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European Kingdoms



Utigurs (Turks)

One of many horse-riding nomad groups of the Pontic-Caspian steppe in the fifth and sixth centuries AD, the origins of the Utigurs are obscure. They are generally classed as an Oguric-speaking Turkic group, like many other groups which could be found neighbouring them in later years. It has been suggested that they began as a unit of the Saragurs who had divided into two groups - them and the closely-related Kutrigurs.

A later Utigur ruler named Sandlikh confirmed the close relationship by referring to them as 'our tribesmen who not only speak a language which is identical to ours, who are our neighbours, and who have the same dressing and manners of life, but who are also our relatives, even though subjected to other lords'.

As with the majority of the tribes which originally appeared either on the Kazakh steppe or further eastwards from the third century AD onwards, the Utigurs are generally accepted as being part of a vast wave of Turko-Mongoloid steppe-dwelling nomads (the Xionites among them). Various other influences can sometimes be detected in their early history, such as that of the Tocharians or Indo-Iranians (which is especially the case for another early group of Turks, the Göktürks).

The Utigurs were dragged westwards by the Huns and were subsumed within their empire along with a large number of other tribes and groups. The death of Attila in AD 453 led to his sons fighting each other for control, and the Hunnic confederation began to dissolve as a cohesive entity. The following year, the core Hunnic lands were conquered by the Gepids, scattering the empire's various nomadic groups, and within two years Attila's sons had been routed by the Ostrogoths.

At least three main survivor branches emerged, the Altyn Ola horde, the Kutrigurs, and the Utigurs, but they may not have been formalised as such until the next generation of leaders succeeded Attila's sons. The initial Utigur leader is somewhat debatable, but it would seem to have been Ernakh, youngest son of Attila.

His other surviving brother, Dengisich, remained the overall commander as senior khan, in essence leading the combined groups as Huns of a reduced empire. It seems that they only gained their Kutrigur and Utigur names when they were commanded by two of Ernakh's sons, which probably confirmed the final separation of these 'Huns' into two separate units. Either way, they quickly found themselves occupying territory to the west of the River Don - the lands of the Maeotians.

The relationship between the Kutrigurs and Utigurs on the one hand, and the Onogurs and Bulgars who now lived in the same region on the other hand, is also unclear. The fact that the Utigurs seemed to disappear as the Avars temporarily took over the region, to be superseded by the Bulgar state of Great Bulgaria, has them linked with the Bulgars so that they are often known as Utigur Bulgars. In all probability their war-torn remnants were absorbed by the proto-Bulgars during the Great Bulgaria period and they lost their individual identity.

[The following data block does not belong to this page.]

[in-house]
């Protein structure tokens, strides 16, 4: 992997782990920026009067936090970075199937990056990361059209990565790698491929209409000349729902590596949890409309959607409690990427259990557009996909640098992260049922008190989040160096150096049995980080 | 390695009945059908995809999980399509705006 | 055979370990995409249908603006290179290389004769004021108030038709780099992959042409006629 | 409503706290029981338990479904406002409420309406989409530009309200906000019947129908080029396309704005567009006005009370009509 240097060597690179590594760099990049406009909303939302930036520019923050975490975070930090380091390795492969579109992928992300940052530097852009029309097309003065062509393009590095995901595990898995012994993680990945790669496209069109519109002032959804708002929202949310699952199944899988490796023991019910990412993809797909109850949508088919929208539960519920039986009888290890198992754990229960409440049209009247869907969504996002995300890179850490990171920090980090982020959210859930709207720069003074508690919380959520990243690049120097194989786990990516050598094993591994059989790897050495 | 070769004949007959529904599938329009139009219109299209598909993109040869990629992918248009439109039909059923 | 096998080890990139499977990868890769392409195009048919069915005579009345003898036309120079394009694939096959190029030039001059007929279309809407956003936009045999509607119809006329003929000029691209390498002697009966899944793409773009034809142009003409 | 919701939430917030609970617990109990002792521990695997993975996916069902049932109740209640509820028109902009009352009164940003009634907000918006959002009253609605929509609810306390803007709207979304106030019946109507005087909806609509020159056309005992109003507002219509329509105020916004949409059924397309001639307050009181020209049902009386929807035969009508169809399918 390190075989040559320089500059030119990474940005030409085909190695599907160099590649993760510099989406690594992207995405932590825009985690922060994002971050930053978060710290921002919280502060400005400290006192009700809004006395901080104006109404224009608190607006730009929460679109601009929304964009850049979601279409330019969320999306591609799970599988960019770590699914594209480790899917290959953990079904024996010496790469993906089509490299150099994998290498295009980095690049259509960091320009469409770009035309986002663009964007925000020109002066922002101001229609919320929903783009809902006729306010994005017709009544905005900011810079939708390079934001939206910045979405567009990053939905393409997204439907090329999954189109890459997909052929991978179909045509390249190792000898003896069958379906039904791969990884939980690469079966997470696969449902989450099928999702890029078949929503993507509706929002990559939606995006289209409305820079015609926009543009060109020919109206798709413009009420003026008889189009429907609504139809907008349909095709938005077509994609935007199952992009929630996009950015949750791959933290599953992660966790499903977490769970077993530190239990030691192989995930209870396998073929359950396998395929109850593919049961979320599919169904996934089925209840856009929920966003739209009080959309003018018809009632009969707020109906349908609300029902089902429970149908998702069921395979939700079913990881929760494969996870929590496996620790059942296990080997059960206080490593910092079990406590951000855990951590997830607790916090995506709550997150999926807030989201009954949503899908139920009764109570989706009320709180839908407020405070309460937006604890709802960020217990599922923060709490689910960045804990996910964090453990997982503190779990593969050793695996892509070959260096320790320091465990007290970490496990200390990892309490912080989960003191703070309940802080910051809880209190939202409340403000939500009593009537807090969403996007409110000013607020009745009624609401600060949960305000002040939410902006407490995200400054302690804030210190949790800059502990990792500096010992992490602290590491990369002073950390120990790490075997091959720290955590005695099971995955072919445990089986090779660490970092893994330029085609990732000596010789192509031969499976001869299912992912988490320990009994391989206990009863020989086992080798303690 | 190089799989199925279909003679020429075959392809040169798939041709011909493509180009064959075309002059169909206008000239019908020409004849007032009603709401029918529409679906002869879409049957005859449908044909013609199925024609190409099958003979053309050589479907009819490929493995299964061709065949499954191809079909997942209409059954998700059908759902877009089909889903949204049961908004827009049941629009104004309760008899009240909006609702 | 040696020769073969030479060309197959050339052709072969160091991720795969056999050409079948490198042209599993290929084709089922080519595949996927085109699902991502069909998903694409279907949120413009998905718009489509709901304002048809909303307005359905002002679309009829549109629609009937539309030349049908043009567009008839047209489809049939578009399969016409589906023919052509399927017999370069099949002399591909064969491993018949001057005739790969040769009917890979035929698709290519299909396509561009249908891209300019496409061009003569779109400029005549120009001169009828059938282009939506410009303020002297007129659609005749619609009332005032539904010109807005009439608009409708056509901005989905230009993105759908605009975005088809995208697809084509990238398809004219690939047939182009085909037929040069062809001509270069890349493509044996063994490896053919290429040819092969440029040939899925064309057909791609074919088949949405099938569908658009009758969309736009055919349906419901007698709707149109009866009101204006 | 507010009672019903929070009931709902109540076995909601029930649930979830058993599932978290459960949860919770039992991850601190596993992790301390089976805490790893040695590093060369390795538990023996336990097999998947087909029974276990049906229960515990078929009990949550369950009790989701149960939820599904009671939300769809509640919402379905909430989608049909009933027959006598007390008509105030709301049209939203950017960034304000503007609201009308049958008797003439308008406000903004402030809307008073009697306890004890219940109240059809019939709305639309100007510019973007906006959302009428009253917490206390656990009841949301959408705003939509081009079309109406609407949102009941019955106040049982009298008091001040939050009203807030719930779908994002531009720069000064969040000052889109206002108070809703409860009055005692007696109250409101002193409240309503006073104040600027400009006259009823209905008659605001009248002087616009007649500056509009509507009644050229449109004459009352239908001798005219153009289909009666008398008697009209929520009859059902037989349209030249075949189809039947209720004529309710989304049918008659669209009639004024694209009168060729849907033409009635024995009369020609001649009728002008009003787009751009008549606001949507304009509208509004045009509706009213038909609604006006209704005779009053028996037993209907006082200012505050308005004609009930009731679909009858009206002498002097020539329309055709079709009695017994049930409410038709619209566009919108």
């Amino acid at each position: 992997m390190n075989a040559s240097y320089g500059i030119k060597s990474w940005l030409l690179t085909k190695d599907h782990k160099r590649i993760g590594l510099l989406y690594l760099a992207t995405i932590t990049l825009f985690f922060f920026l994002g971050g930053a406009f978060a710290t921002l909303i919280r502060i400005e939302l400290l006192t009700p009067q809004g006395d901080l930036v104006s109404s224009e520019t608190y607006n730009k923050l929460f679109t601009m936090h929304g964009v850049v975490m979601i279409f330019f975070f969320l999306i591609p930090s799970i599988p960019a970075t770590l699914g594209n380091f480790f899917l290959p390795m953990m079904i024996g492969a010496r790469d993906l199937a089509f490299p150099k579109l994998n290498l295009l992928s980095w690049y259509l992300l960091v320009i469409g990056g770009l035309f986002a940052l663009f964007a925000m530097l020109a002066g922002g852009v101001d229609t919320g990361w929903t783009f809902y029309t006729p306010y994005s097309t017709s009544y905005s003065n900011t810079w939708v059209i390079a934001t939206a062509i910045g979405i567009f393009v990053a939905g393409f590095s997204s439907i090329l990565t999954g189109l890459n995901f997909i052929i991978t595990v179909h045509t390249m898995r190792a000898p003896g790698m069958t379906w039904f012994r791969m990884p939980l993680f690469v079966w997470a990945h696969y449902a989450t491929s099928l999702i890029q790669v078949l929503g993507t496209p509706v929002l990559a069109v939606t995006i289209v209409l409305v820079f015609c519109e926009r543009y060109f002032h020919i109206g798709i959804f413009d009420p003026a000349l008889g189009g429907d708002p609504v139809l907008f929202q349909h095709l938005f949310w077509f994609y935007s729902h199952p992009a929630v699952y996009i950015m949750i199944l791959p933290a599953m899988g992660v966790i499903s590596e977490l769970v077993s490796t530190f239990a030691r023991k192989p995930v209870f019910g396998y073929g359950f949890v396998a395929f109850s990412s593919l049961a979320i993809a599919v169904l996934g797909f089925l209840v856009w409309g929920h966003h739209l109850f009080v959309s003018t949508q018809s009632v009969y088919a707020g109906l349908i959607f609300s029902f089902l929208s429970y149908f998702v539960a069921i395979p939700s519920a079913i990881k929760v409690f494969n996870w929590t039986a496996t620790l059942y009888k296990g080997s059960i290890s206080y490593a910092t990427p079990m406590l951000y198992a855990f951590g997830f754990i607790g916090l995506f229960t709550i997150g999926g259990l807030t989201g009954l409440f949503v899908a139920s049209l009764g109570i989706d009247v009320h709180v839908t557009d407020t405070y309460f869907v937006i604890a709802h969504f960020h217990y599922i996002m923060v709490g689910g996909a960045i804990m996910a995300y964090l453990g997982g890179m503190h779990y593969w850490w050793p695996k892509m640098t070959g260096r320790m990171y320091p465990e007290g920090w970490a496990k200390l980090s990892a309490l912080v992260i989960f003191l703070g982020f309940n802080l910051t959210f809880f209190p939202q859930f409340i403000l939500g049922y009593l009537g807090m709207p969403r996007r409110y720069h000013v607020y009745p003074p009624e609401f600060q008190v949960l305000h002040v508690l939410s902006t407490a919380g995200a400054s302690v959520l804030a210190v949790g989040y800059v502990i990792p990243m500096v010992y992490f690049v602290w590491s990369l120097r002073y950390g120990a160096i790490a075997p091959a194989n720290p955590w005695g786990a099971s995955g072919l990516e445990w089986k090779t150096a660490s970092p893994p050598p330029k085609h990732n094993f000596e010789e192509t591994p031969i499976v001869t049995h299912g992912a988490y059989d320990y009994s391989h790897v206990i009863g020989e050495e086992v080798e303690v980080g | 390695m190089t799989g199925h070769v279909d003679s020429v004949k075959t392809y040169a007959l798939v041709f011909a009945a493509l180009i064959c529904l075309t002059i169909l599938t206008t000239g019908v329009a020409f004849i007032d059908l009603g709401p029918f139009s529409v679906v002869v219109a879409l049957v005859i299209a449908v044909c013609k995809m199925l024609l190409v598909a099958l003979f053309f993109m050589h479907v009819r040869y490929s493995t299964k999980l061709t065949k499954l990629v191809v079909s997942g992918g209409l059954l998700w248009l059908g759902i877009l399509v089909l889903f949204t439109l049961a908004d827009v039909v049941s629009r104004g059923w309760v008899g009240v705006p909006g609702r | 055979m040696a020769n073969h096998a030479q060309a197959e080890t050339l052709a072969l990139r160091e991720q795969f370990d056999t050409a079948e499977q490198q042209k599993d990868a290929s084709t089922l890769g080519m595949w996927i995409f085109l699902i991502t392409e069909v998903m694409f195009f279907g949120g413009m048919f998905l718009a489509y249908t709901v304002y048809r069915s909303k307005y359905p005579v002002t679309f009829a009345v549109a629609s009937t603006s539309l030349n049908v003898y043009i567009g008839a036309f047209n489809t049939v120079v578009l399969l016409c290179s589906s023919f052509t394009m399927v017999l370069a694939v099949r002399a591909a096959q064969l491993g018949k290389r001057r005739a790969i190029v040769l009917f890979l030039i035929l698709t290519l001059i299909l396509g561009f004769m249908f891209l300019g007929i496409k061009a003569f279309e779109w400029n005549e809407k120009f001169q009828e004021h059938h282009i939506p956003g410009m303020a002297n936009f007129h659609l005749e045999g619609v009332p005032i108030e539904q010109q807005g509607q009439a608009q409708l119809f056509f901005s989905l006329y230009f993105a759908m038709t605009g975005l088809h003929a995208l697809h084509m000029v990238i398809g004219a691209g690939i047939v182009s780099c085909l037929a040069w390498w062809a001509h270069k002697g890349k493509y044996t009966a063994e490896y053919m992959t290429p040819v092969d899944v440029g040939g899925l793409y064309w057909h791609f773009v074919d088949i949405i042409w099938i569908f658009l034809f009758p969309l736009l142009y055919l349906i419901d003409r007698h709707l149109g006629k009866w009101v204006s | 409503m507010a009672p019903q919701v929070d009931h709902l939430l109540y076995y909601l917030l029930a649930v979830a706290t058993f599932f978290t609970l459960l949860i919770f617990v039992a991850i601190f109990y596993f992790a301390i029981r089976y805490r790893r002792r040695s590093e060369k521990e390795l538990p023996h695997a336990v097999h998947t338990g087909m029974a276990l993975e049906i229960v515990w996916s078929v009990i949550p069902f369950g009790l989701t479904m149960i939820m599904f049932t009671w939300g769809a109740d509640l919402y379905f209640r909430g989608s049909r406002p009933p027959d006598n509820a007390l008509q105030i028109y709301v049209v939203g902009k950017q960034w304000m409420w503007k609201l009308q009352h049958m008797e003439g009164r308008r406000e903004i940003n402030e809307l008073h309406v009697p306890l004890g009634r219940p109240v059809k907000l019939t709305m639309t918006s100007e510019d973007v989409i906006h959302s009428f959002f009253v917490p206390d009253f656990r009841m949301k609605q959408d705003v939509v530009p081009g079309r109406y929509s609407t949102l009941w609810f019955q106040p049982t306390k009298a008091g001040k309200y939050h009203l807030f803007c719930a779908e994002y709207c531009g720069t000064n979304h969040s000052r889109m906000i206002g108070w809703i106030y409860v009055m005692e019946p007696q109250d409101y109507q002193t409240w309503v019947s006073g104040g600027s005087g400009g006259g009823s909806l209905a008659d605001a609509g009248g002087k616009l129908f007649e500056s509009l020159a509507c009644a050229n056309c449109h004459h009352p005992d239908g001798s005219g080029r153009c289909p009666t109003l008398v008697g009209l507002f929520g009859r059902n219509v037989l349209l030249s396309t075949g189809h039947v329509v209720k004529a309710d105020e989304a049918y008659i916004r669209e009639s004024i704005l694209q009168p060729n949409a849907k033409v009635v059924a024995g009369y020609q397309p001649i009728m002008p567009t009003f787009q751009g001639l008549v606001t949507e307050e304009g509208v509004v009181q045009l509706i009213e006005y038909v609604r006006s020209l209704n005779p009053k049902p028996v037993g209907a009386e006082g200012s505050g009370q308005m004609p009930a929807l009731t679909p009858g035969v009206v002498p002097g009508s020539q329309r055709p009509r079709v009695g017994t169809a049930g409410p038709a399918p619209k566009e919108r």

Procopius provides support for the Kutrigurs and the very similar Utigurs being tribal unions within the Hunnic empire while that lasted, adding that they shared a common origin and that they occupied the Tanaitic-Maeotic steppe zone (now the region between the River Don and the Sea of Azov near Crimea).

The Kutrigurs occupied the western part of this region in the late fifth century and sixth century, and the Utigurs the east. In the timeline below, alternative variations of ruler names are shown in red.

Qaghan Kubrat, founder of the first Bulgar state

(Information by Peter Kessler, with additional information by Kemal Cemal (supplying alternative ruler names), from An Introduction to the History of the Turkic Peoples, Peter B Golden (1992), from The Proto-Bulgarians North and West of the Black Sea, D Dimitrov (Varna, 1987), from The World of the Huns: Studies in Their History and Culture - Chapter IX. Language: 5. Iranian Names, Otto J Maenchen-Helfen (University of California Press, 1973), from Romans and Barbarians: The Decline of the Western Empire, E A Thompson (Wisconsin Studies in Classics, University of Wisconsin, 1982), from Avar Blitzkrieg, Slavic and Bulgar Raiders, and Roman Special Ops: mobile warriors in the 6th century Balkans, Florin Curta (Eurasia in the Middle Ages. Studies in Honour of Peter B Golden, Zimonyi István & Osman Karatay, Otto Harrassowitz, 2015), and from External Links: Gothica, Jordanes (full text available online at Archive.com), and Kroraina, Vassil Karloukovski.)

456 - 481

Ernakh / Irnek / Hernach / Belkermak

Son of Attila the Hun. Ruler of the Utigurs and Altyn Ola.


With battles against the Ostrogoths and Eastern Romans seemingly ongoing for the past decade, Dengisich of the Kutrigurs is now killed by Anagastes, the Roman general in Thrace, and his head is taken to Constantinople to be paraded through the city.

Map of Eastern Europe AD 450-500